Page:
WASHINGTON, June 30, 2021 /PRNewswire/ -- NASA's SpaceX Dragon cargo freighter, loaded with approximately 5,000 pounds of scientific experiments and other cargo from the International Space Station, will depart Tuesday, July 6, bound for a splashdown in the Atlantic Ocean Thursday, July 8, completing the company's 22nd commercial resupply services mission for NASA.
Live coverage of the departure will begin at 10:45 a.m. EDT Tuesday, July 6, on NASA Television, the agency's website, and the NASA app. NASA will not provide coverage of the splashdown.
Ground controllers at SpaceX in Hawthorne, California, will command Dragon to undock from the space-facing port on the station's Harmony module at 11 a.m., with NASA astronaut Shane Kimbrough monitoring aboard the station. The cargo craft will physically separate from the station five minutes later before firing its thrusters to move a safe distance away prior to a deorbit burn that will begin its re-entry into Earth's atmosphere. Dragon is expected to make its parachute-assisted splashdown around 12 a.m. Thursday, July 8.
Splashing down off the coast of Florida enables quick transportation of the science aboard the capsule to NASA's Space Station Processing Facility at the agency's Kennedy Space Center in Florida, and back into the hands of the researchers. This shorter transportation timeframe allows researchers to collect data with minimal sample exposure to gravity.
Dragon launched June 3 on a SpaceX Falcon 9 rocket from Launch Complex 39A at Kennedy, arriving at the station a little less than 16 hours later. The spacecraft delivered more than 7,300 pounds of research investigations, crew supplies, and vehicle hardware to the orbiting outpost. Dragon's external cargo "trunk" carried six new ISS Roll-Out Solar Arrays (iROSAs), two of which Expedition 65 crew members Kimbrough and Thomas Pesquet, an ESA (European Space Agency) astronaut, installed during three spacewalks June 16, 20, and 25.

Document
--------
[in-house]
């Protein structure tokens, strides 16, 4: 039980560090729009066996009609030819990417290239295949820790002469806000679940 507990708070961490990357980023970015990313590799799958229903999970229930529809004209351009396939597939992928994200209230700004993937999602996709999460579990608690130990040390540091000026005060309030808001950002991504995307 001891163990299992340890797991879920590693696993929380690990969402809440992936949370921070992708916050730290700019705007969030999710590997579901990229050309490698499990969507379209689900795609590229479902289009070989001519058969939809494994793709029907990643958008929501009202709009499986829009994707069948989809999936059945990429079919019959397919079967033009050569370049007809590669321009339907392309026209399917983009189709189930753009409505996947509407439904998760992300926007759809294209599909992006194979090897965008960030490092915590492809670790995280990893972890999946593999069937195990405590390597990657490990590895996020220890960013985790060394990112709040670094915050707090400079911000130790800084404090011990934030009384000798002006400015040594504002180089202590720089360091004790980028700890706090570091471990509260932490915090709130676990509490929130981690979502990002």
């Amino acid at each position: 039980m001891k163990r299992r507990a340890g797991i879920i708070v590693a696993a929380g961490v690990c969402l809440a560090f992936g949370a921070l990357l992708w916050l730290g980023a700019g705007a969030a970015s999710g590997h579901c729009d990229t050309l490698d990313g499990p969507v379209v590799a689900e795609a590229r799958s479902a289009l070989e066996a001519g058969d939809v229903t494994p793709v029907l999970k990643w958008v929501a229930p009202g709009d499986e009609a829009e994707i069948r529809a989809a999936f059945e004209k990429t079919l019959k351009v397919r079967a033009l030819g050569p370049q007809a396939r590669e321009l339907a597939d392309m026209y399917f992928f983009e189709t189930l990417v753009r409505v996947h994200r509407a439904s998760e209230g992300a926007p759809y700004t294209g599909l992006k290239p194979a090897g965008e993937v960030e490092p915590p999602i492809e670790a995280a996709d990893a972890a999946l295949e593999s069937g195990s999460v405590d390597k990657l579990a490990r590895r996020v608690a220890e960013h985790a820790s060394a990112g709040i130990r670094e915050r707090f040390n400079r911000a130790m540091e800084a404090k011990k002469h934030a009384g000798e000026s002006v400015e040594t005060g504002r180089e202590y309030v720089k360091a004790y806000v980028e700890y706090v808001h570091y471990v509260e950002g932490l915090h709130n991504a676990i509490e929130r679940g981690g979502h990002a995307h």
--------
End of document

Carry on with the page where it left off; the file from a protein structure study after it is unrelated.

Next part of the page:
Some of the scientific investigations Dragon will return to Earth include:
Lyophilization-2 examines how gravity affects freeze-dried materials and could result in improved freeze-drying processes for pharmaceutical and other industries. Freeze-drying also has potential use for long-term storage of medications and other resources on future exploration missions.
Molecular Muscle Experiment-2 tests a series of drugs to see whether they can improve health in space, possibly leading to new therapeutic targets for examination on Earth.
Oral Biofilms in Space studies how gravity affects the structure, composition, and activity of oral bacteria in the presence of common oral care agents. Findings could support development of novel treatments to fight oral diseases such as cavities, gingivitis, and periodontitis.